Key Moment: West Virginia - Cincinnati

CINCINNATI – Cincinnati was playing for a comeback. West Virginia was playing to stay in the national title chase.

And so, with just 150 seconds left in a game the No. 6 Mountaineers (9-1, 4-1 Big East) led 28-23 and would eventually win by the same mark, the two units stood opposed to one another, literally and figuratively. WVU, a Big East power and two-time titlist over the last three seasons, and Cincinnati, an BCS upstart and former Conference USA squad trying to spoil one season while making theirs. An onside kick was eminent, and when the Bearcats put the foot to the ball, the Mountaineers collectively put their arms around it when Boogie Allen did, holding onto the win, and a season which could well result in a national championship game berth with just a few more upsets that seem to be coming with amazing regularity.

WVU could jump as high as fourth after upsets of Oregon and Oklahoma this week. It would then need only to beat UConn and Pitt and have either LSU lose or Oklahoma beat the Kansas-Missouri winner in the Big XII title game to vault into second place provided no team jumps them. Those might be as key moment as that of Allen's recovery, and as those of quarterback Patrick White, so again seemed to will West Virginia to victory.

The junior, who rushed for 155 yards and two scores in becoming the 12th quarterback in NCAA history to eclipse 3,000 yards, put on a dazzling display against one of the Big East's best defenses. White, the first 3k Big East signal caller in Big East history, gouged UC for 67 of the 68 yards in a late push that gave the Mountaineers a needed 21-10 lead at the half. It started from the first snap, when White gave a subtle pass fake that drew a rusher past him. He then stepped up and completed a bullet to Dorrell Jalloh for 20 yards to get near midfield.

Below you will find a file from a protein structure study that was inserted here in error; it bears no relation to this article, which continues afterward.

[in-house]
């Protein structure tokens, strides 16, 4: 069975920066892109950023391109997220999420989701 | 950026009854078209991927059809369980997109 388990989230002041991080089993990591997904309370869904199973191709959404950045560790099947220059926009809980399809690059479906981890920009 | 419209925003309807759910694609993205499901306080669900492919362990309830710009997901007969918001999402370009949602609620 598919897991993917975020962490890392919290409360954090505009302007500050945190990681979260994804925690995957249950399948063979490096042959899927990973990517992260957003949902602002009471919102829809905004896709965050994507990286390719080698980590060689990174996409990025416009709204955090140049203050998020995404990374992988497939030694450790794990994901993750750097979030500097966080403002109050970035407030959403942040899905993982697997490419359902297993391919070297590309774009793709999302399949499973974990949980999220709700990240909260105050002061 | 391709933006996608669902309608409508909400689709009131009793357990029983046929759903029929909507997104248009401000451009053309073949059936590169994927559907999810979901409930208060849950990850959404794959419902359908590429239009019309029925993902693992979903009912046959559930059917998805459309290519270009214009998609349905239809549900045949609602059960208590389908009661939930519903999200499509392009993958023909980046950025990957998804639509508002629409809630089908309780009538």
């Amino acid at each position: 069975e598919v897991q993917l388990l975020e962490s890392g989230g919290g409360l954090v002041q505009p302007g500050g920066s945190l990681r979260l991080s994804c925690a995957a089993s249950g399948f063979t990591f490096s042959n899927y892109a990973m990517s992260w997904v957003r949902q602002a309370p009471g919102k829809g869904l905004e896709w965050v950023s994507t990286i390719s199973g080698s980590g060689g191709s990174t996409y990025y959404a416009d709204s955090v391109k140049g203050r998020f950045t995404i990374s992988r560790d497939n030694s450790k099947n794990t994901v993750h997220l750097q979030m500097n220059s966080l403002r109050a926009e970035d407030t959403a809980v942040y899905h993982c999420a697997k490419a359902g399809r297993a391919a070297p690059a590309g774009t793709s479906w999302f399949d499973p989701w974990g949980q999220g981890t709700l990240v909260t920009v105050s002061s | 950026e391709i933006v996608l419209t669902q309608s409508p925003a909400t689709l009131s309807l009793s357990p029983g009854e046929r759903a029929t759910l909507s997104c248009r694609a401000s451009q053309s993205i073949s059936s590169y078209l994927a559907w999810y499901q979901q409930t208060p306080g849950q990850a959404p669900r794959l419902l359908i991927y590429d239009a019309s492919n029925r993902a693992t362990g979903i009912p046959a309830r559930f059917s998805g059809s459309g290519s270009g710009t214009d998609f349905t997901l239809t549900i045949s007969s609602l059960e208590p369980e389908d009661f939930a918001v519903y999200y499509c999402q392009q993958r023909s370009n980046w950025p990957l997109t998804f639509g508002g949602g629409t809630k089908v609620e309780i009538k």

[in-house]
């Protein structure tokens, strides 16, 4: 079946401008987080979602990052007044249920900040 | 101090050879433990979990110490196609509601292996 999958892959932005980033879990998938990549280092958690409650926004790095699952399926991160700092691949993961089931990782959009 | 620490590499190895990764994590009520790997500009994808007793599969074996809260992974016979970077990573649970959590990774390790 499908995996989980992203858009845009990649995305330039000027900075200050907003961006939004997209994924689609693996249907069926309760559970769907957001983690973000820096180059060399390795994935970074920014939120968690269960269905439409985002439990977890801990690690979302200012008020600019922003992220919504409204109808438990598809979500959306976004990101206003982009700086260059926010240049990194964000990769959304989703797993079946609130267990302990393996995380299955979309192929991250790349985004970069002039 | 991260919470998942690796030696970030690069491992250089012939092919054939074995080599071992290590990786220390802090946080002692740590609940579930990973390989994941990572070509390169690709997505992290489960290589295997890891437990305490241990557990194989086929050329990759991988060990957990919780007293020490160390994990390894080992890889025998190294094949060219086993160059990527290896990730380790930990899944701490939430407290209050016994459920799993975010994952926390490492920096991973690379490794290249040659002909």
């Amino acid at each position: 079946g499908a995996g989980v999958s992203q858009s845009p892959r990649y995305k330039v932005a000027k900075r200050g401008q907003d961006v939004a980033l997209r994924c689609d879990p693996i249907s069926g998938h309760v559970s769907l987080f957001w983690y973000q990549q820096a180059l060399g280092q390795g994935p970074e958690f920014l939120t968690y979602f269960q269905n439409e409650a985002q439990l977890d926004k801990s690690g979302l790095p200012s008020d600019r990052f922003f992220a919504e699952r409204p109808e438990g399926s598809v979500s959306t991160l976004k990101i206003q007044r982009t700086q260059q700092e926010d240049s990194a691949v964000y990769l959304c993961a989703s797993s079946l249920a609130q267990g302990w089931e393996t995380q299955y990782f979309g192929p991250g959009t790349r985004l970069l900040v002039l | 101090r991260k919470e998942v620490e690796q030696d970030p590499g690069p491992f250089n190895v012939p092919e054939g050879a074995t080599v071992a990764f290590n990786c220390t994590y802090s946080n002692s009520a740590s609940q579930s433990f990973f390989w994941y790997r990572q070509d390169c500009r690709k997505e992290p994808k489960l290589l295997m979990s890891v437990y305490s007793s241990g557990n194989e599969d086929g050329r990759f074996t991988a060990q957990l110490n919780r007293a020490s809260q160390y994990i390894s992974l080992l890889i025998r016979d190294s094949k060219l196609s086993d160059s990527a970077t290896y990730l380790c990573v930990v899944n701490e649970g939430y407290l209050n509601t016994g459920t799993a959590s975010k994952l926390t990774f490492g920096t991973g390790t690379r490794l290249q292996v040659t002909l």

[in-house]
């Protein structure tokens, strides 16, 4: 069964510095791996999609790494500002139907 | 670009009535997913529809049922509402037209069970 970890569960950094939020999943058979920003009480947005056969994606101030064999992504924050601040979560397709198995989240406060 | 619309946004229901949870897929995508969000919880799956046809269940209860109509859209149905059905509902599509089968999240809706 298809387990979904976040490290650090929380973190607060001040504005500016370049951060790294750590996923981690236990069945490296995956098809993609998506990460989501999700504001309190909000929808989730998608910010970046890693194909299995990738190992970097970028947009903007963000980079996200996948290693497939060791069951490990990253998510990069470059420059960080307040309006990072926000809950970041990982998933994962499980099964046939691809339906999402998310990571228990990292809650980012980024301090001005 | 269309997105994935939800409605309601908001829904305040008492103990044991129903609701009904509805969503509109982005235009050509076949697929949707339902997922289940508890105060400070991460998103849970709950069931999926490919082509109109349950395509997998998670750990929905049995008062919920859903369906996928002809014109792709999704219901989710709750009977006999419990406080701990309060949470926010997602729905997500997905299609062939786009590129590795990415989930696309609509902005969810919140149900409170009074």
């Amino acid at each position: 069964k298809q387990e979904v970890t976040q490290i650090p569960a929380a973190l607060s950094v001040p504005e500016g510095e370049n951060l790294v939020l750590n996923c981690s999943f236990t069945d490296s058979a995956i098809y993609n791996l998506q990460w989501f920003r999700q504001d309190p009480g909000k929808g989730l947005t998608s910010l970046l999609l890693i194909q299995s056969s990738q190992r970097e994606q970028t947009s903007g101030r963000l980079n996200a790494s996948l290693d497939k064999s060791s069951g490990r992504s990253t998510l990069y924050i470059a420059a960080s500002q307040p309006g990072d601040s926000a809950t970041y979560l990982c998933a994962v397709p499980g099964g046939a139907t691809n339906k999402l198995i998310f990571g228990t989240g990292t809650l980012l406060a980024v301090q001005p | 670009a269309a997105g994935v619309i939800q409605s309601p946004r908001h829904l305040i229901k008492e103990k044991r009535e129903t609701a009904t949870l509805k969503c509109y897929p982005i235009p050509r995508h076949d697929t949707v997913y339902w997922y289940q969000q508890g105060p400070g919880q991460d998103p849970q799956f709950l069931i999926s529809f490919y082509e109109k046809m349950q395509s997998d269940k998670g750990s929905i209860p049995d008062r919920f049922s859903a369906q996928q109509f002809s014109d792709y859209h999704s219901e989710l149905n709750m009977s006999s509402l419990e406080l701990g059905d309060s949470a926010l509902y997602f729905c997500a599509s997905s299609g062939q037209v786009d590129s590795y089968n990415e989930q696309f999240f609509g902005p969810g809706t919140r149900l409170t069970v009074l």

Moving methodically, White kept on the next four plays for eight, four, 13 and six yards. The Bearcats defense could not corral White, who slipped between blockers and chewed up the green between the line of scrimmage and the end zone. West Virginia never faced a third down on the possession, and, when White hit Darius Reynaud with a pass to the 12, it setup the only play in which the quarterback didn't at least have a direct hand in the gain. Superback Steve Slaton carried for one, and the Mountaineers went back to their prime Heisman candidate, who ran in off the left side for a 21-10 edge with 27 seconds left in the half. If that didn't shatter Cincinnati's confidence, it at least put a dent in it, with the Mountaineers getting the ball to start the second half.

"Pat White's a warrior," WVU head coach Rich Rodriguez said. "I'm glad he is on our side."

Through White, the Mountaineers had established themselves as the far superior team physically, and it continued to pound upon that edge by the hammer that was White. He gradually chipped and finally cracked the UC defense, and in the process led WVU to the win over Cincinnati despite two late scares. UC scored, then recovered a fumbled exchange between White and center Mike Dent. A holding call, Johnny Dingle's second sack of the game and ninth of the season, and a break up of a screen pass effectively ended that threat, only to have White fumble on third down on the next series after the Bearcats' punted. Cincinnati got the ball at the West Virginia 24-yard line and drove down inside the five before being stopped twice. On the third play, UC tailback Bradley Glatthaar punched in over the left side against an injured Dingle. Larry Williams broke up the two-point pass to maintain the 28-23 lead, and Allen recovered the onside kick with 2:25 left. It was, in the end, the key moment. But, like most of the season, there were many of them.

"We made things interesting," Rodriguez said. "But any win's a win, and we won." Onto UConn, and the battle for the BCS berth.

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